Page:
Swedes to build wind-powered transatlantic cargo ship (yes, it’s a sailboat)

Swedes to build wind-powered transatlantic cargo ship (yes, it’s a sailboat)

As the world's natural resources become more and more depleted, everyone is turning to renewable sources of energy.

One of which is wind. Wind is helping millions of people reduce their reliance on coal and fossil fuels to generate power, as well as mitigating the impact of climate change on the planet. One downside to wind energy is harvesting it. The most common method is large, cumbersome turbines that convert moving air into kinetic energy and then into electric energy. This process takes a lot of time and costs a lot of money, then the maintenance costs just add to it. What if it was possible to harvest wind directly?

Wallenius Sailing Ship Cargo

Giant Sailboat

A group of Swedish engineers had exactly the same idea and decided to find a wind to use the wind to power vehicles, namely, a cargo ship that transports cars. Swedish consortium including the KTH Royal Institute of Technology in Stockholm, maritime consultancy SSPA, and lead by ship designers Wallenius Marine has developed the wind Powered Car Carrier, or wPCC for short.

This transatlantic ship is capable of carrying up to 7,000 vehicles at a time and reduces emissions for the crossing by 90% compared to traditional cargo ships. The secret? It’s powered directly by wind. The large fins on the top capture the wind, pushing it in the direction it needs to go. It's essentially a massive sailboat. It is believed that the wPCC will be ready for its maiden sailing voyage by 2024, which is only a few years away.

Specs

While it may look futuristic, how does compare to the more traditional transatlantic cargo ships? Well, theres only one main downside, which is the speed. Using wind power means that it will likely take about twice as long to cross the Atlantic. Typically, cargo ship journeys take seven days, the wPCC would take about 12 in total as it relies entirely on the wind. For safety reasons though, if something were to go wrong, as well as for getting in and out of harbour, the boat does have additional engines as a precaution. Hopefully these will be electric engines to maintain the green nature of the ship.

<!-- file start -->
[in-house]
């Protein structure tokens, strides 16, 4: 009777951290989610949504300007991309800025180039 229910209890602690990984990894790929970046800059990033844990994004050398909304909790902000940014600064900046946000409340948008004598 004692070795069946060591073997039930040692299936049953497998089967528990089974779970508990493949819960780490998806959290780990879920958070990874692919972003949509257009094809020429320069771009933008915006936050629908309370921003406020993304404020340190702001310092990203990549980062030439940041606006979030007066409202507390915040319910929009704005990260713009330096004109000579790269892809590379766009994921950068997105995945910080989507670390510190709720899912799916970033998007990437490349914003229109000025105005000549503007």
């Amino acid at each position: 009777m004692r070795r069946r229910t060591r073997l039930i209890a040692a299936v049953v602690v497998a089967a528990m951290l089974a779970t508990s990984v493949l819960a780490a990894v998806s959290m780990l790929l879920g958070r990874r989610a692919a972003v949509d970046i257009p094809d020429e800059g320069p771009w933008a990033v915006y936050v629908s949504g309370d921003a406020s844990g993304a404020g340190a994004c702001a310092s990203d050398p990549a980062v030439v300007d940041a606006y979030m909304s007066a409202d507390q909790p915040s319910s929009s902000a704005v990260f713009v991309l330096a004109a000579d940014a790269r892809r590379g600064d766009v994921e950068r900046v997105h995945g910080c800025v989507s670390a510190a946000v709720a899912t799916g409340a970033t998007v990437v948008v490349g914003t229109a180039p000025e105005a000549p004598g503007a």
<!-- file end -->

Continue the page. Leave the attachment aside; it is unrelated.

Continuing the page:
In terms of size, designers have stated the ship measuring in at 200 meters long, 40 meters wide, and 100 meters tall, including the sails. While it may be a little shorter than the average container ship, it is much taller, the sails alone come in at about 80 meters! The slide reduction in size and speed is a small price to pay for the enormous savings made in reduced emissions.

While the consumer world moves towards a much more sustainable and green way of life, the industrial ecosystem is still massively lagging behind. This new cargo ship from Sweden is a huge step in the right direction though and hopefully the first of many new ships. If other countries follow their example, it won't be long before the whole world is a much greener and more environmentally friendly place to live.

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